It is evident that strata and property managers are increasingly working together for a number of different reasons. Both managers play a separate role in the industry and are as valuable to the landlord, tenant and Owners’ Corporation as each other.
Elders Property Management Director Kellie Eagles and Strata Management Services NSW Licensee Dean Eades spoke about the importance of building a relationship in order to achieve the best working environment for their clients.
Ms Eagles works with external strata managers at different companies and said it is important they maintain a good relationship as property managers are often lugged with a number of complex questions and issues that strata managers can assist with.
“Property managers need to have a clear understanding of the legislation that strata agents work with and understand the required processes that strata managers must follow,” Ms Eagles said.
“It is much easier for a property manager to facilitate a positive outcome for their tenant or landlord when the property manager has provided the necessary information for their strata manager to take action. For example, if a tenant makes a noise complaint, the strata agent will have more leverage if the complaint details dates, times and descriptions of the issue and even more leverage if there is more than one resident making a similar complaint.
“Having a good relationship with a strata manager is imperative in order to obtain and collect information that makes our job easier.”
Mr Eades said the beauty of working for a larger company is the two groups of agents can sometimes be found under the same roof.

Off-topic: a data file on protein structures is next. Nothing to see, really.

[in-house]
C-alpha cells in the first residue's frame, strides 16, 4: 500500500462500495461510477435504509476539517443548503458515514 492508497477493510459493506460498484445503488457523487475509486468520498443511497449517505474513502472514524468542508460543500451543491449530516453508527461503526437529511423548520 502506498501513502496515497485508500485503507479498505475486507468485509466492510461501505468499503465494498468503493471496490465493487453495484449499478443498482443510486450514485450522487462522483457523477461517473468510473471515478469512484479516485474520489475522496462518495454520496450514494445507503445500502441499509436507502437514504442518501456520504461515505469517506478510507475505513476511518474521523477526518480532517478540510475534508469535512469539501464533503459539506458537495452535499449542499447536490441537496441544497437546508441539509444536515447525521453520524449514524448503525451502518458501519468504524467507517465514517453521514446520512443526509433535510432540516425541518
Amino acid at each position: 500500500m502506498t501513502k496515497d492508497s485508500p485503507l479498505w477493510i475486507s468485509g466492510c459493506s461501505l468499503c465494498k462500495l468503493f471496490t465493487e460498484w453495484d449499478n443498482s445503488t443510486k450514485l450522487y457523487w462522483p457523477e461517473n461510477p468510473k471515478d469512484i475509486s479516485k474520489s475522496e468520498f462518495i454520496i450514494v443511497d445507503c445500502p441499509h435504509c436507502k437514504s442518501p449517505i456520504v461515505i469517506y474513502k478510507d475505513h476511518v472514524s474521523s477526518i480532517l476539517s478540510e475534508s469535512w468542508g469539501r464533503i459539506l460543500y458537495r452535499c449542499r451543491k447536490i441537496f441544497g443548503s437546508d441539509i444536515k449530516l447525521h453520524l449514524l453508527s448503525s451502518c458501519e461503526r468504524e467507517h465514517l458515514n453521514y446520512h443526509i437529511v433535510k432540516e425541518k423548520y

“We have property and strata managers who work closely together especially for problems that can occur with roofs, plumbing, windows and general issues that require urgent assessment,” Mr Eades said.
Ms Eagles said a large part of developing a relationship with a strata manager is to ease the complexity of dealing with Owners’ Corporations.
“In years gone by the boundaries of the responsibility of the Owners’ Corporation was much easier for property managers to navigate. If it was a roof or a common wall, then property managers could be certain that the responsibility lay with the strata manager.
“It is now very common for the Owners’ Corporation to exclude many areas of responsibility and property managers are now often required to seek advice from the strata manager to determine whether or not a repair item is their landlord’s responsibility or not.
“There is often a better outcome achieved for our landlord clients when we can work with a strata manager and achieve good communication between both parties,"
Mr Eades agrees and encourages a harmonious relationship between the two agents.
“We encourage both strata and property managers to invest time into building a relationship. They should be sharing knowledge and develop an understanding of what each other’s roles are in order to save time in the future,” Mr Eades said.